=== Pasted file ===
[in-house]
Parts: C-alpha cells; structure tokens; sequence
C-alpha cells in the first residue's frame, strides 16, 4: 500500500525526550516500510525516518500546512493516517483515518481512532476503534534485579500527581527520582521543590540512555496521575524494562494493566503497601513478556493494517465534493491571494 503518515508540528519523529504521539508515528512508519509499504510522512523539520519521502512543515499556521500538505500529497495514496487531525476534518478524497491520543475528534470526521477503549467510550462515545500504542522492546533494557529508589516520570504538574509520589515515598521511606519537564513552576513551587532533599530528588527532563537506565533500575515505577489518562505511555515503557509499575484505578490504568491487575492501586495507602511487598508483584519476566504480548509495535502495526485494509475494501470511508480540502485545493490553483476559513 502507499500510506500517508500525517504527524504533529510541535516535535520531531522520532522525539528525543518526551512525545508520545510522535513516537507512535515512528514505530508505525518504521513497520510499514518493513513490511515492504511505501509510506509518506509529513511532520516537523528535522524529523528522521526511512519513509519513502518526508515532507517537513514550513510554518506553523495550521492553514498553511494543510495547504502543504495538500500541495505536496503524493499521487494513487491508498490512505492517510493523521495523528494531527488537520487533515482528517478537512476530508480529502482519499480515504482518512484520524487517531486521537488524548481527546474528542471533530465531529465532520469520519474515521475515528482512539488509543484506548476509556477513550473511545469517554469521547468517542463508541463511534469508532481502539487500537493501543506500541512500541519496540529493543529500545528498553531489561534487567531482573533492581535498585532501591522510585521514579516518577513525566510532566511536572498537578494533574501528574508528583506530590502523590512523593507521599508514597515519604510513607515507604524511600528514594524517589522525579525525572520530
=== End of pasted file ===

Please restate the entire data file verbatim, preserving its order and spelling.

[in-house]
Parts: C-alpha cells; structure tokens; sequence
C-alpha cells in the first residue's frame, strides 16, 4: 500500500525526550516500510525516518500546512493516517483515518481512532476503534534485579500527581527520582521543590540512555496521575524494562494493566503497601513478556493494517465534493491571494 503518515508540528519523529504521539508515528512508519509499504510522512523539520519521502512543515499556521500538505500529497495514496487531525476534518478524497491520543475528534470526521477503549467510550462515545500504542522492546533494557529508589516520570504538574509520589515515598521511606519537564513552576513551587532533599530528588527532563537506565533500575515505577489518562505511555515503557509499575484505578490504568491487575492501586495507602511487598508483584519476566504480548509495535502495526485494509475494501470511508480540502485545493490553483476559513 502507499500510506500517508500525517504527524504533529510541535516535535520531531522520532522525539528525543518526551512525545508520545510522535513516537507512535515512528514505530508505525518504521513497520510499514518493513513490511515492504511505501509510506509518506509529513511532520516537523528535522524529523528522521526511512519513509519513502518526508515532507517537513514550513510554518506553523495550521492553514498553511494543510495547504502543504495538500500541495505536496503524493499521487494513487491508498490512505492517510493523521495523528494531527488537520487533515482528517478537512476530508480529502482519499480515504482518512484520524487517531486521537488524548481527546474528542471533530465531529465532520469520519474515521475515528482512539488509543484506548476509556477513550473511545469517554469521547468517542463508541463511534469508532481502539487500537493501543506500541512500541519496540529493543529500545528498553531489561534487567531482573533492581535498585532501591522510585521514579516518577513525566510532566511536572498537578494533574501528574508528583506530590502523590512523593507521599508514597515519604510513607515507604524511600528514594524517589522525579525525572520530